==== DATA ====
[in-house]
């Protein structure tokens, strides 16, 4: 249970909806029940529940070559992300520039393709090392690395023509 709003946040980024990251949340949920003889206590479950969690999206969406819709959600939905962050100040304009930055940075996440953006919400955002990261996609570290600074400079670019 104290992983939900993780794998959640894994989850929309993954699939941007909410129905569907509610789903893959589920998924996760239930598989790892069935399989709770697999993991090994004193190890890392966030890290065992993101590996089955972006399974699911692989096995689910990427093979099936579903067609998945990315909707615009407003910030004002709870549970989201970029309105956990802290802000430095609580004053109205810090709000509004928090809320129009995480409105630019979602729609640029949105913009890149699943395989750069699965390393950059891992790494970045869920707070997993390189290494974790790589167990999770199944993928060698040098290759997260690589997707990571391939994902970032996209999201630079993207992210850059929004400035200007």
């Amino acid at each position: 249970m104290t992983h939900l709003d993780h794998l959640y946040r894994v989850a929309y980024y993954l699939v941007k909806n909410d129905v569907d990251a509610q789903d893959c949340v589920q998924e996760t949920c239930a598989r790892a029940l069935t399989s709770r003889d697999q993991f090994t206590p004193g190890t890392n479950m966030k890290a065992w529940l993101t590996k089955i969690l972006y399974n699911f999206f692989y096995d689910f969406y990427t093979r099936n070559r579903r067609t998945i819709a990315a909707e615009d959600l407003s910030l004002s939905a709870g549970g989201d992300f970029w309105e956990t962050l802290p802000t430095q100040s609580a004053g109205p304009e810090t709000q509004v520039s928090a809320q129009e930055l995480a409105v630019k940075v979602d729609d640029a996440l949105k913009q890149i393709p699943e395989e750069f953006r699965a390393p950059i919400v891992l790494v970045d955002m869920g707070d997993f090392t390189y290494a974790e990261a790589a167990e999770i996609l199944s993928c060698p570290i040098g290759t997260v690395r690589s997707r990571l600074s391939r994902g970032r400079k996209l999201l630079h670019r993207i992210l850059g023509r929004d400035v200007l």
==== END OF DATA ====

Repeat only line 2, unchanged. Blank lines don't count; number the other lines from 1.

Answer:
């Protein structure tokens, strides 16, 4: 249970909806029940529940070559992300520039393709090392690395023509 709003946040980024990251949340949920003889206590479950969690999206969406819709959600939905962050100040304009930055940075996440953006919400955002990261996609570290600074400079670019 104290992983939900993780794998959640894994989850929309993954699939941007909410129905569907509610789903893959589920998924996760239930598989790892069935399989709770697999993991090994004193190890890392966030890290065992993101590996089955972006399974699911692989096995689910990427093979099936579903067609998945990315909707615009407003910030004002709870549970989201970029309105956990802290802000430095609580004053109205810090709000509004928090809320129009995480409105630019979602729609640029949105913009890149699943395989750069699965390393950059891992790494970045869920707070997993390189290494974790790589167990999770199944993928060698040098290759997260690589997707990571391939994902970032996209999201630079993207992210850059929004400035200007």